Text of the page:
To promote safety and togetherness, Instagram launched a dedicated “Stay Home” tab featured at the top of its Story feed in March. According to Mosseri, the badge was used over 300 million times in its first month. In Instagram’s search bar, users see the accounts of the CDC and WHO listed first. Instagram has aligned with these and other healthcare organizations to build capacity against misleading posts that present “real-world harm.”

To support those in greatest need, Instagram deployed social features and information resources to assist laid-off workers and small businesses. These resources included in-feed links that alert users about government unemployment benefits and healthcare resources.

Mosseri acknowledged on CNN that healthcare is not Instagram’s “bread and butter.” The app’s coronavirus response has realized tangible costs in terms of server capacity and engineering resources. But Mosseri understands that Instagram’s core competencies in media and information provide strong leverage for an outsized social return on these investments.  

Social and digital media companies are not the only organizations that can learn from Instagram’s response. At a basic level, Instagram recognized the areas in which it was positioned to provide value and poured resources into those areas.

By leveraging core competencies, companies are more likely to achieve buy-in from all stakeholders — employees, customers, and investors. The efforts of HP and Instagram show employees that their day-to-day work makes a difference in the world. Customers also feel like part of the solution, and investors can easily see the brand benefits of such core competency-based programs.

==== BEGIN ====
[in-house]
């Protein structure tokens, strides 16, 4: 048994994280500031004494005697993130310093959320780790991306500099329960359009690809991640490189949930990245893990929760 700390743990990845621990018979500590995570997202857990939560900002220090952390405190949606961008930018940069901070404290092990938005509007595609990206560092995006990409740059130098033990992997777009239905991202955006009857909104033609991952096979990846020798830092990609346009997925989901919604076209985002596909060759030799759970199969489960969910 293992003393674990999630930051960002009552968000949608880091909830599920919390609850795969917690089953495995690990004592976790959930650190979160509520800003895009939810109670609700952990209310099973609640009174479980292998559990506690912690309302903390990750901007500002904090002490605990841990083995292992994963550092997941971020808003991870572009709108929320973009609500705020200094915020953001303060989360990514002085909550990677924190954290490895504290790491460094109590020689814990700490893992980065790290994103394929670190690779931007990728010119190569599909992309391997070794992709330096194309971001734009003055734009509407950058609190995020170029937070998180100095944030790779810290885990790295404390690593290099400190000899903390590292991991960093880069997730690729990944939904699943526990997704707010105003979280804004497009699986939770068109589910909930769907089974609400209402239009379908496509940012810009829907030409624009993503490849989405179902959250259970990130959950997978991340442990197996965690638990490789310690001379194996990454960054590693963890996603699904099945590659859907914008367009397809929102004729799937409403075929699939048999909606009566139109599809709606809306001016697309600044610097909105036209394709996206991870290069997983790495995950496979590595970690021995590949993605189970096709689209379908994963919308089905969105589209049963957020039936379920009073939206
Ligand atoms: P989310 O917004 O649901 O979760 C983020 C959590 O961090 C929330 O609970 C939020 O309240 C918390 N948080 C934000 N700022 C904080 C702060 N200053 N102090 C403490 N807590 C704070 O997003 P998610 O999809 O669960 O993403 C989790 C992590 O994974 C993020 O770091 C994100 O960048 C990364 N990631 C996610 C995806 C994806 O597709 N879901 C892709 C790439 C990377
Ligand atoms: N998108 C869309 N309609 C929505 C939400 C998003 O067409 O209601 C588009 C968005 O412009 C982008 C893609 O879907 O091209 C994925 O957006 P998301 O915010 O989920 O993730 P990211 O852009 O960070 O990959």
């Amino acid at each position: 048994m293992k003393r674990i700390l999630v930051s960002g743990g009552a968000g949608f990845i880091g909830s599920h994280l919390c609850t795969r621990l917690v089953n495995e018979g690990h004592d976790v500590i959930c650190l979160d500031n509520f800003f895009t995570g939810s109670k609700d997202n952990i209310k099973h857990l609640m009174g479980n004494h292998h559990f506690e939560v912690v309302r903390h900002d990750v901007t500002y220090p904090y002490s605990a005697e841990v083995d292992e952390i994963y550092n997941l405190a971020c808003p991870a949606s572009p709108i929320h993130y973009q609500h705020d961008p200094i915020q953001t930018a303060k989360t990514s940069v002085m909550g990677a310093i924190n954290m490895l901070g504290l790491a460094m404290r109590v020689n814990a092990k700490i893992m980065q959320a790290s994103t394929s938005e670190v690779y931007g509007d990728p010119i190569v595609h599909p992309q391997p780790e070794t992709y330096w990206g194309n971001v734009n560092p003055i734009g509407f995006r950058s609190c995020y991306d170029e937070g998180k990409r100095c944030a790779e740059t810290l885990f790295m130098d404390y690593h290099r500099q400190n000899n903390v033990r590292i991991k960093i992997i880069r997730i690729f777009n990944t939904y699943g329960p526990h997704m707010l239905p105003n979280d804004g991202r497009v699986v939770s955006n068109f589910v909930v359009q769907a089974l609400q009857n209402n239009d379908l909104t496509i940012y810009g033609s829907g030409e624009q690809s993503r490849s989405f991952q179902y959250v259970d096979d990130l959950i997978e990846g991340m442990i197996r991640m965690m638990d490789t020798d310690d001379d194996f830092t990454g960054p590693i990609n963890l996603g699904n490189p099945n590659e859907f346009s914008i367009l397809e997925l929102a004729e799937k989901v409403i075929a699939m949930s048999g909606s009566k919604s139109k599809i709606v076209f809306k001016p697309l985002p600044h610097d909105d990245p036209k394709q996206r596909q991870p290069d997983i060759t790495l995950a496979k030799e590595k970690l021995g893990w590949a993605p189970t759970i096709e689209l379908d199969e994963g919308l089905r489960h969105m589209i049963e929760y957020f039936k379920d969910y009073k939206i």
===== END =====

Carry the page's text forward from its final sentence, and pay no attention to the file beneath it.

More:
A core competency-based program generates goodwill that lasts well beyond the program’s active period. CSR professionals should use online channels to amplify their company’s core competencies.

Harness the Power of Scale

“Every single tweet costs nothing and has the potential to reach the entire world. It’s the best lottery ever made.”

AngelList co-founder Naval Ravikant made this observation on his favorite platform last month. Although it’s obvious that Naval has never played DC Lottery’s Fast Cash Scratcher, we can all agree that online platforms like Twitter offer asymmetric rewards.

Between an online channel investment and an equal in-person channel investment, a company should expect to reach more community members through the online channel. The internet’s viral nature drives this expectation: your company’s stakeholders can share online content with their personal networks, who can reshare the content with their networks in turn.